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Ranulf of Chester

Hugh O’Reilly

Ranulf Count of Chester, founder of the Cistercian Abbey of Dieulacres in North West England, was returning from the Crusade in which the Catholics had conquered Damietta (1219) from the Sultan of Egypt. There he had covered himself with glory on the battlefield.

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Monks singing the Divine Office
On the return trip over the Mediterranean, a violent storm fell, threatening to destroy the ship on which he traveled. It was almost 10 o’clock at night, and as the danger increased by the moment, the Count exhorted his fellow travelers to redouble their efforts for another minute, promising that the storm would stop. Even more than the others, he labored to maneuver the ship from sinking.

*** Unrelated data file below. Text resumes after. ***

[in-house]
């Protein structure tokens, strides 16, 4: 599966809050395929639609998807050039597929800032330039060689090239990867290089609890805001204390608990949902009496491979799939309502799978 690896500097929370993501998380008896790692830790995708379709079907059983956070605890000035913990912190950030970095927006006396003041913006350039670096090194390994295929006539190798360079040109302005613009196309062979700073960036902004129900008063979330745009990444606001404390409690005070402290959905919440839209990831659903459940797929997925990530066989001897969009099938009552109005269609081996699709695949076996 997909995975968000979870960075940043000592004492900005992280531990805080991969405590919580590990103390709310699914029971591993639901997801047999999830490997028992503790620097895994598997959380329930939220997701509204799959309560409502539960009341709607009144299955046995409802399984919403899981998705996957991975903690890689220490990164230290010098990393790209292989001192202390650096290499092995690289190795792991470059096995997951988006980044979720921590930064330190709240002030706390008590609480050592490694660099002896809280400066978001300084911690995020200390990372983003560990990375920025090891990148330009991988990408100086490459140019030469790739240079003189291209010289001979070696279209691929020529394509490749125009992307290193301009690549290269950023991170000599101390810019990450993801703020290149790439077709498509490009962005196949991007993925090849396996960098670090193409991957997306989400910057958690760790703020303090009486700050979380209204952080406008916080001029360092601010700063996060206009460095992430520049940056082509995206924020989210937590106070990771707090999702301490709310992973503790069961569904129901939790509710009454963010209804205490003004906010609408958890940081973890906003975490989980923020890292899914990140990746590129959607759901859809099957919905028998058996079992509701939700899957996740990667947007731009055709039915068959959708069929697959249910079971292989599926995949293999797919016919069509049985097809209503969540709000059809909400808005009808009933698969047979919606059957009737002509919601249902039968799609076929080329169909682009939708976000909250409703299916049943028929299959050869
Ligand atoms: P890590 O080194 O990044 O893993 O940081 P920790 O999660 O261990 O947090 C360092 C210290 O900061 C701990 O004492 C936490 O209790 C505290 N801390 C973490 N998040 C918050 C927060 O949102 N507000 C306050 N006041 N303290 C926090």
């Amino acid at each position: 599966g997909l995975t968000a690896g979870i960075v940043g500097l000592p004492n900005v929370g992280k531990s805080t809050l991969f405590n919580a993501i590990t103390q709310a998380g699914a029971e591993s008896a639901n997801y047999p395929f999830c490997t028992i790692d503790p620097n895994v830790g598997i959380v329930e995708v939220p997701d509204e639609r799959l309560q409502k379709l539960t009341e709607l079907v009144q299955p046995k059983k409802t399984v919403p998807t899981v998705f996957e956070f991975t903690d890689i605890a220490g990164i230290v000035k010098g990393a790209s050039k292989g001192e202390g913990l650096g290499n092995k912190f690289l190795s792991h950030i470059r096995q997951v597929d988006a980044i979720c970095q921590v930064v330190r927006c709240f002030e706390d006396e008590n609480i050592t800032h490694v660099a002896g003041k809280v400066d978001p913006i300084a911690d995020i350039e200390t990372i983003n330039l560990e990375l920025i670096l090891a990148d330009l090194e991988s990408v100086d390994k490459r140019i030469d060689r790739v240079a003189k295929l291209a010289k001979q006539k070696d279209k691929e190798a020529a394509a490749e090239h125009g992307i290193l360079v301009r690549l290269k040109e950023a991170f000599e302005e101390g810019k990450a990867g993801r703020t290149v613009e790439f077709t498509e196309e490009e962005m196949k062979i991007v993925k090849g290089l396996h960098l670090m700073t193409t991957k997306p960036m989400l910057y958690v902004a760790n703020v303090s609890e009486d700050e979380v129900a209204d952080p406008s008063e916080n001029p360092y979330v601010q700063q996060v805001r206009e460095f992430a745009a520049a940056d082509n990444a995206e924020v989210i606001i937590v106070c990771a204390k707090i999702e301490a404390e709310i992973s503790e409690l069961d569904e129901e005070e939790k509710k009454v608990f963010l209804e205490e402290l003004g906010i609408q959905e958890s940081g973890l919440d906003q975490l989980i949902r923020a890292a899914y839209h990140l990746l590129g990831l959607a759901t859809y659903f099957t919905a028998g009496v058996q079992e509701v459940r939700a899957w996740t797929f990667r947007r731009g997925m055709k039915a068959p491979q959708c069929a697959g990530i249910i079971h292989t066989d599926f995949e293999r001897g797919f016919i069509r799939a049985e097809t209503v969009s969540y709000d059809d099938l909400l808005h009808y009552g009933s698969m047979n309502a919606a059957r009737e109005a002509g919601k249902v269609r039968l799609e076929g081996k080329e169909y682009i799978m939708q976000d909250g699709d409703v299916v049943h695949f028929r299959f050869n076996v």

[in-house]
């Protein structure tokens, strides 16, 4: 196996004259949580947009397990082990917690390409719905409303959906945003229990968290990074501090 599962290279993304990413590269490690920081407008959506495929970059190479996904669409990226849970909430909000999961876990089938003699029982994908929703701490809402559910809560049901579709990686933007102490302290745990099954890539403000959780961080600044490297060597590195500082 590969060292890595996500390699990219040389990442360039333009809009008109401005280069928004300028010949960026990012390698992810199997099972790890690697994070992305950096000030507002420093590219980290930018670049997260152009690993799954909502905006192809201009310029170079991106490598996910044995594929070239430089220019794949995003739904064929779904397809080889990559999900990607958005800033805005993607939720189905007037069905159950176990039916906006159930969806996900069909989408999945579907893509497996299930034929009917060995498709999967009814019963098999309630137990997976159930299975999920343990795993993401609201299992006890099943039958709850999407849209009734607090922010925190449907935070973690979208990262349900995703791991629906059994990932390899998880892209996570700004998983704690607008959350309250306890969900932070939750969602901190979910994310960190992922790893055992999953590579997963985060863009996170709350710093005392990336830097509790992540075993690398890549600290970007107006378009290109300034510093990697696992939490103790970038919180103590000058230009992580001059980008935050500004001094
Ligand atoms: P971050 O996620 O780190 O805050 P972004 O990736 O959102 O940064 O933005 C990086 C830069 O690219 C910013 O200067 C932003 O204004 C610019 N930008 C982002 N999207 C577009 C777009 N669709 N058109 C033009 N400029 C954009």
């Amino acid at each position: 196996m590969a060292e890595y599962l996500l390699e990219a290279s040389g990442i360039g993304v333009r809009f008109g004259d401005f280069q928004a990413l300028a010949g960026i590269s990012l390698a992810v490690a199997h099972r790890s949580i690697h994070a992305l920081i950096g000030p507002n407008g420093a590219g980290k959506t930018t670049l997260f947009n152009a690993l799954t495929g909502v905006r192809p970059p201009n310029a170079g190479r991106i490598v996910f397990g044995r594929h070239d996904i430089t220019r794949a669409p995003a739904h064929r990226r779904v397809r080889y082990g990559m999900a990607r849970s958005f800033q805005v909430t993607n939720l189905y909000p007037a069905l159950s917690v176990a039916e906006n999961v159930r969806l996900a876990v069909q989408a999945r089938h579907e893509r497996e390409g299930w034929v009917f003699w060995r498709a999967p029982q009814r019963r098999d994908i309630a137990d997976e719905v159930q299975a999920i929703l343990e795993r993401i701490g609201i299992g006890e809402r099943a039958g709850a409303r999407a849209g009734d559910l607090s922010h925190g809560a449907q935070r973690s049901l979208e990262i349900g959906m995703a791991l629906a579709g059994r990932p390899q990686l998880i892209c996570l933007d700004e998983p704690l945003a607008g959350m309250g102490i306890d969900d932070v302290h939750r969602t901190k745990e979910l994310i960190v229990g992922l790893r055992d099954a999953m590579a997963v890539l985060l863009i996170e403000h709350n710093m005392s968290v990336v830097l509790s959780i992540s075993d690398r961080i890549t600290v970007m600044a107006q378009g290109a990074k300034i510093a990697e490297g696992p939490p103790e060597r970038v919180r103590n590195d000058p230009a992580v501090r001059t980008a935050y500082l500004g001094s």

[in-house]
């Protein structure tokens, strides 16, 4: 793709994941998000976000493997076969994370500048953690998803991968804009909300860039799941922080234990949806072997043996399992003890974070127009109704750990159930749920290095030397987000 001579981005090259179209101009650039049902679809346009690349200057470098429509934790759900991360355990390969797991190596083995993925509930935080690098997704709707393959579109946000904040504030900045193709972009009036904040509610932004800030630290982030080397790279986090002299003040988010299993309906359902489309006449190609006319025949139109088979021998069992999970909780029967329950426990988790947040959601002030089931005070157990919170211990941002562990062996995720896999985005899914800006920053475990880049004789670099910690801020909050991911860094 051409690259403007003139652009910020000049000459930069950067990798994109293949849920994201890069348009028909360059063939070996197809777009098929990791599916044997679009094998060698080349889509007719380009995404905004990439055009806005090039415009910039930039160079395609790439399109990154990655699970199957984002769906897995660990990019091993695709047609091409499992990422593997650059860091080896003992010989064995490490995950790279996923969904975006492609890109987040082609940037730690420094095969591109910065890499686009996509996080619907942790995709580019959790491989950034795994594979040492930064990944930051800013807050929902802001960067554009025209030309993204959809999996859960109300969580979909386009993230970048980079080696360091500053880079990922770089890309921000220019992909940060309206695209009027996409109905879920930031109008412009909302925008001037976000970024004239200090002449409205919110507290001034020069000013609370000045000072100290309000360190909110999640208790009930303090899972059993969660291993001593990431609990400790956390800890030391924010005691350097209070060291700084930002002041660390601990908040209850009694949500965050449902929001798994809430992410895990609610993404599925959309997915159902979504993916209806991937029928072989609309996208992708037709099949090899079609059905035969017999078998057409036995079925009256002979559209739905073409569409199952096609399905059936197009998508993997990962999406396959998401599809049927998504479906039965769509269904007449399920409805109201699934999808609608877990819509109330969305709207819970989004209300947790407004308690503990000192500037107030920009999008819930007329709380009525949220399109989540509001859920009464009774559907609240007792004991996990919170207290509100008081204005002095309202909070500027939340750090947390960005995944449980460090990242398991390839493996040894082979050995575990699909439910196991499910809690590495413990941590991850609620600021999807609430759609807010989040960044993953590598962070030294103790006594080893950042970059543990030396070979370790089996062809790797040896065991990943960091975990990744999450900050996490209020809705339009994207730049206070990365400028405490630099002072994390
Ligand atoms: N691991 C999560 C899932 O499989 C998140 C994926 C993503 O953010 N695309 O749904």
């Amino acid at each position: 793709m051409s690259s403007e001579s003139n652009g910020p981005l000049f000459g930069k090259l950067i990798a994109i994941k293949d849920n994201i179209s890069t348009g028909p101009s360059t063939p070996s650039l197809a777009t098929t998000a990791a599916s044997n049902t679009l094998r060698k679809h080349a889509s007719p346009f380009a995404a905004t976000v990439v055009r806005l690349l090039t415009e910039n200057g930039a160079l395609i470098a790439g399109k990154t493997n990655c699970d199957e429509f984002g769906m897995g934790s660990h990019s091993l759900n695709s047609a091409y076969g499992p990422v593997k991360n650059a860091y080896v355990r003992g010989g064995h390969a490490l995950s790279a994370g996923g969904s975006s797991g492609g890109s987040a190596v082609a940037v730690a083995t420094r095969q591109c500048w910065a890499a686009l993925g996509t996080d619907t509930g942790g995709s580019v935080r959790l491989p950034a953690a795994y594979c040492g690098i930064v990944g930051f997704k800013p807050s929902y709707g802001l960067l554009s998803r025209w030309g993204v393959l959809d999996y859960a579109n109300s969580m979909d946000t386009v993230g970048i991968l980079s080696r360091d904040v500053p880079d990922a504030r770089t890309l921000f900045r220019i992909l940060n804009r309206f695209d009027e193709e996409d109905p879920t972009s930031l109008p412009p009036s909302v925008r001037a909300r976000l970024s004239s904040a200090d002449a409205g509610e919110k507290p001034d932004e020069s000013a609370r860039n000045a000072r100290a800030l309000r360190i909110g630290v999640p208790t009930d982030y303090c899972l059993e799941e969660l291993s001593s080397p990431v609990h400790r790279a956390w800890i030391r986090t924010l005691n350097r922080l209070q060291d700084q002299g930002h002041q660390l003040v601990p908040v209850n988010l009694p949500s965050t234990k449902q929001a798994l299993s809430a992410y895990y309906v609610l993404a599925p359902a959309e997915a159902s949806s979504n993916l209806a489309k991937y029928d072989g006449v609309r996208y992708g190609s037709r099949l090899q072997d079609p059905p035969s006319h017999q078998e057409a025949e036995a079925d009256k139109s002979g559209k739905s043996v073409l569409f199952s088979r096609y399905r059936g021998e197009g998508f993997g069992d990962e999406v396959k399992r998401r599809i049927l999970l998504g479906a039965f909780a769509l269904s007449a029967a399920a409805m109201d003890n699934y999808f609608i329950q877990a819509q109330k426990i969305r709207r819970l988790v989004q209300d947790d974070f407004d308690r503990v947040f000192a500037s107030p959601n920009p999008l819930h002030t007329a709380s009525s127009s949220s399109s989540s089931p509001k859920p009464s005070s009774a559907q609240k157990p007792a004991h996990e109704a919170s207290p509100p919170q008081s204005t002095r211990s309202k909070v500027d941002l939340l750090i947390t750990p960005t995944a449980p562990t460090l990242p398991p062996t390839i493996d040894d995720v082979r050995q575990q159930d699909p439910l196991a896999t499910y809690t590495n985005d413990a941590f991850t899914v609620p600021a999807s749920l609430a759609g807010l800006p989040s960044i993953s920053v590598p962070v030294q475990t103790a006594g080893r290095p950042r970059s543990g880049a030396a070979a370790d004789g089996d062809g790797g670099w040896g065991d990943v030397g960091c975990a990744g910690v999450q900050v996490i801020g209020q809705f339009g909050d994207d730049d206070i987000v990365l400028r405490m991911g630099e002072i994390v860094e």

Shortly the wind stopped and the ocean became calm. When the ship captain asked Ranulf why he had ordered them to work for just another minute.

The Count replied: “Because at that moment, the monks and other religious that my ancestors and I established in various places would begin to sing the Divine Office. Since I knew they would be praying for me, I trusted Heaven that, thanks to the graces earned by them, the storm would stop.


Blason de Charlemagne
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Based upon and translated from
Charles de Montalembert, Les Moines d’Occident,
Paris: Lecoffre, 1860, vol. VI, p. 35

Posted May 3, 2008

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